Sunday, January 9, 2011

Feminine Toughness

Because I think of this often, and am inspired to live it out by the example set for me by my own mother, who taught me much of what it means to be a true woman, I am reposting Feminine Toughness from the days of my Serendipitous Reveries as a teenage girl trying to discover life.
The quest for true femininity is difficult in a culture full of emasculate men and chauvinistic women, who hardly understand their gender, let alone that consequent role. There are a lot of characteristics Christian women strive for that are certainly important: modesty, gentleness, hospitality, submission, contentment, graciousness, &etc. But during a family meeting this evening something my father said struck me in a new way.

Our family discussion this evening led to the responsibility of older children to encourage, correct and especially to lead younger children by example. The respect and privileges that you naturally gain with age are also accompanied by responsibility. Taking up that responsibility, having the courage to lead, and the discipline to resist the temptations and allurements of the world takes what my dad referred to as toughness. And he was not just talking to his sons!

Think of Rahab, hiding those spies in the basket, while soldiers from the king demand she hand over the men they knew had come to her. I do not imagine she stood in her kitchen anxiously wringing her hands behind a dish towel, and biting her bottom lip while she lied to those men. I do not imagine that Abigail wasted time nervously fretting about how to approach David and his men when the Bible tells us “Then Abigail made haste and took two hundred loaves and two skins of wine and five sheep already prepared and five seahs of parched grain and a hundred clusters of raisins and two hundred cakes of figs…”. And somehow, I do not really believe that the Veggie Tale version of Ester accurately displays the young queen’s emotions, as if she was nervous and shaky, and terrified. Could a faltering woman put the kind of fear into Haman that we’re told she does in Ester 7:6 when just after revealing his plot Haman “was terrified before the king and the queen.” (emphasis added)

Boldness. Courage. Strength.

Totally, completely, entirely feminine toughness.

So here’s a news flash: Tough is not Angelina Jolie as Mrs. Smith (Mr. and Mrs. Smith), or Franky (Sky Captain and the World of Tomorrow), it is not Kurtz’s African Mistress in Joseph Conrad’s The Heart of Darkness, or Agent 99’s stubbornness. Tough is not found in enduring a 10-hour workday. You don’t need a gun, a sword, success, power, or even army greens to be tough. You don’t even need bulging biceps or thighs of steel. Toughness is not only physical.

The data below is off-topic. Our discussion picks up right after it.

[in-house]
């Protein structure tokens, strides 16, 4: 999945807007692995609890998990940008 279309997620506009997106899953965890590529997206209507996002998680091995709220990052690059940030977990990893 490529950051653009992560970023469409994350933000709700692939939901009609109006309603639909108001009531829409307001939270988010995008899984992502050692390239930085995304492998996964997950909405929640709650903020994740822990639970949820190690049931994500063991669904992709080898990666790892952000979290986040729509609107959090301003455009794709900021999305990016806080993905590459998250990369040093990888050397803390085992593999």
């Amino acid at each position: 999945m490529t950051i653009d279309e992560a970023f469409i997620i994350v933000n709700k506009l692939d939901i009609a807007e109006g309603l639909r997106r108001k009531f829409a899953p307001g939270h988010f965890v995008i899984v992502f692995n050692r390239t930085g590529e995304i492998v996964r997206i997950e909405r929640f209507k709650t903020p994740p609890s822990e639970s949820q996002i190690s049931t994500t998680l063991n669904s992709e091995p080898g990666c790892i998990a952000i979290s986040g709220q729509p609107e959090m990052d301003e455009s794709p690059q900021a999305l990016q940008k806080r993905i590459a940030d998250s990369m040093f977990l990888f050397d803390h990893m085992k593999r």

Webster says it is: “demonstrating a strict and uncompromising attitude or approach.”

It’s a characteristic that every Christian needs. Even women.

Or perhaps, especially women, because we’re emotional, and fragile and need to be protected; because we are divinely deigned the weaker vessels; and because there is something in us that is more easily swayed in the midst of adversity of any kind. Because God created us feminine, beautiful, gentle, sweet, and lovely.

In so many ways toughness seems to be a contrast to what we would expect biblical femininity to be, but in so many more ways I think it beautifies true femininity.

Think for a moment of what would happen to our families, our churches, and our culture if we had truly beautiful women demonstrate a strong, yet gentle and uncompromising attitude toward godliness? What would happen to our families if we had godly, beautiful wives demonstrate an uncompromising approach to loving service? To not eating the bread of idleness? To contentment? What would happen to our churches if the young girls took an uncompromising approach to purity and modesty?

Toughness is not masculine. It’s not rough. It’s not dirty. Toughness is a firmness of mind, conviction and spirit that every Christian needs. Perhaps the apostle Paul is admonishing us to be a little tougher when he tells us in Ephesians 6 to stand firm.

We live in a postmodern world swayed by a relativistic philosophy that has caused even good Christians to lower their standards of godliness and Christian living. Perhaps we’ve not completely lost our sense of good and evil, but so many things have been lost in a hazy fog of “grey.” We’re no longer tough. We’re weak and flimsy, and easily swayed back and forth by every contemporary fad that catches our eye, or pulls our heart strings.

And where’s the beauty in that, I’d like to know? Dad hit it home with a brief touch on personal responsibility and Christian toughness. Girls, we can’t be truly feminine if we aren’t able to stand firm.

“Finally, be strong in the Lord and in the power of his might. Put on the whole armor of God so that you may be able to stand against the schemes of the devil.” (Ephesians 6:10-11)

1 comment:

  1. Well said by a woman who exhibits the very "toughness" that she refers to!